Bath time: some dogs love it, some dogs hate it.
However, for some pups, their experience can be made worse if they have sensitive skin. Just like humans, dogs can also suffer from sore, sensitive skin which requires gentle products that won’t further irritate them.
But choosing the right shampoo for your pooch can be tiresome. There are hundreds on the market, yet quite often they appear to be pretty similar and often come with a significant price tag attached.
Dog shampoo should be kind to sensitive skin, and tear-free, which sounds a lot like baby shampoo, right?
Baby shampoo would be a lot cheaper than dog shampoo – it’s readily available at pretty much every drug store or supermarket. So, can you use it on your dog?
Yes, you can. In fact, baby shampoo is perfect for pups, particularly those with sensitive skin. It’s generally not recommended to use human shampoo on pets, however, because baby shampoo is so gentle, it’s a good substitute for dog shampoo.
What makes baby shampoo a good alternative?
As we said, shampoo designed for humans isn’t usually recommended for dogs, and those with specific needs are usually best treated with prescribed veterinary products. However, baby shampoo is an exception, due to its soft, gentle formula.
Vets like Dr Debora Lichtenberg have been quoted previously saying “veterinary dermatologists recommend Johnson & Johnson Baby Shampoo frequently for sensitive dogs. It seems human shampoos are milder than in years past, even for humans.”
These days, most baby shampoos are safe and mild because they’re free of harsh chemicals. Most baby shampoos contain water, glycerin – which has a smoothing effect – potassium acrylates copolymer (which thickens the shampoo), and sodium trideceth sulfate, which is formulated to act like a low-irritation cleansing agent.
Usually, baby shampoos have a non-stress PH balance of about 7 and use surfactants, which can be less irritating than other shampoos.
How do I know if my pup has sensitive skin?
There are a few tell-tale signs that your dog is suffering from sensitive skin or a particular skin condition. It’s always best to seek the advice of a vet before switching to baby shampoo, but recognizing your pet’s signs and symptoms beforehand can help you describe them to the vet.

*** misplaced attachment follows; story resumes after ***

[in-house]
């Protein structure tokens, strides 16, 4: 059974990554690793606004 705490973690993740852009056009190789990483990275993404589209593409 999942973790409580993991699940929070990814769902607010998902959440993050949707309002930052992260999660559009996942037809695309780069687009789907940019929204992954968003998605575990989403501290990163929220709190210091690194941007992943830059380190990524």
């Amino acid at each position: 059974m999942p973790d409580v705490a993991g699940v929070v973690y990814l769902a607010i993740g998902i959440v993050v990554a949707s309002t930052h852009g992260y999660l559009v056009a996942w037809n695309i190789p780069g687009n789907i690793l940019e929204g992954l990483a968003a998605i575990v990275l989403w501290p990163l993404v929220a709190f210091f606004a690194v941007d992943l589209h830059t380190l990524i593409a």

One of the most obvious indications is how your pup behaves after bath time – if they are suddenly very, very itchy it’s one of the most obvious indications that their current shampoo might be giving them some trouble.
However, they may be experiencing worse symptoms than this. You might notice your dog biting their paws obsessively, shaking their head, rubbing their face, and nipping at their body. They may get frequent ear infections, develop hives, skin rashes, and infections, and start obsessively licking themselves too.
Worse still, if your pooch is very allergic to their shampoo, they might even develop bald patches on their skin, blistery skin lesions, ulcerations, and even severe swelling.
In the worst-case scenario, your pup could be very, very ill. If they have an allergic reaction to a particular shampoo and go into anaphylactic shock, you should immediately take your dog to the vet.
Training a Dog with Allergies
Sometimes, dogs with skin allergies require a myriad of treatments to keep their condition at bay, and therefore, it’s important to train your pup to deal with the treatments that come with such conditions.
You’ll likely have to change their shampoo and cleansers, but even so, you’ll probably have to deal with a few outbreaks now and then.
You’ll need to train your dog to take the medications prescribed by their vet, and you can do this by training them to play a throw-and-catch game, to take the pills out of your hand gently, or by simply hiding them in their food.
In the case of topical medications, you also need to train your pup to remain calm. You can stress this to them by providing lots of treats and pats while you’re applying the treatment.
Your pooch may also have to undergo a skin-scraping test, so make sure that your dog feels safe, calm, and comfortable while they’re having this done. This test should help you get to the root of the condition, or to understand it better.
Benefits of Switching to a Baby Shampoo
- Baby shampoo is mild and gentle and should cause minimal irritation for your pup, particularly if they have sore skin
- Baby shampoo usually comes in big bottles, and you only need a little, as it lathers well, so you get more bang for your buck
- It’s also way cheaper than dog shampoo and will last you longer
- It’s usually unscented and clear so shouldn’t upset your pup
Things to Consider Before Using Baby Shampoo on Your Pooch
- As with any new product for your pooch, you should always check with your vet before switching straight to a baby shampoo.
- Always check the ingredients before using them. The shampoo should be clear and unscented to minimize irritation.
- Use a well-trusted brand that your vet can recommend, such as Johnson & Johnson.
Baby shampoo can be a great alternative to dog shampoo, and most baby shampoos are gentle, clear, and soothing for babies and pups alike.
There are also other benefits to using baby shampoo, such as saving money on expensive dog brands, however, you must check with your vet before switching to a baby shampoo straight away, and it’s a good idea to review the ingredients before using, too.
While baby shampoos can be great for dogs with sensitive skin, if your pup has a serious skin condition, it’s important that they’re seen by a vet who can prescribe the necessary treatments and medications to help ease your pet’s discomfort and help you get to the root of the issue.
While human shampoo is usually a no-go for furry friends, baby shampoo is gentle enough for our pups, just ensure your vet gives you the go-ahead first.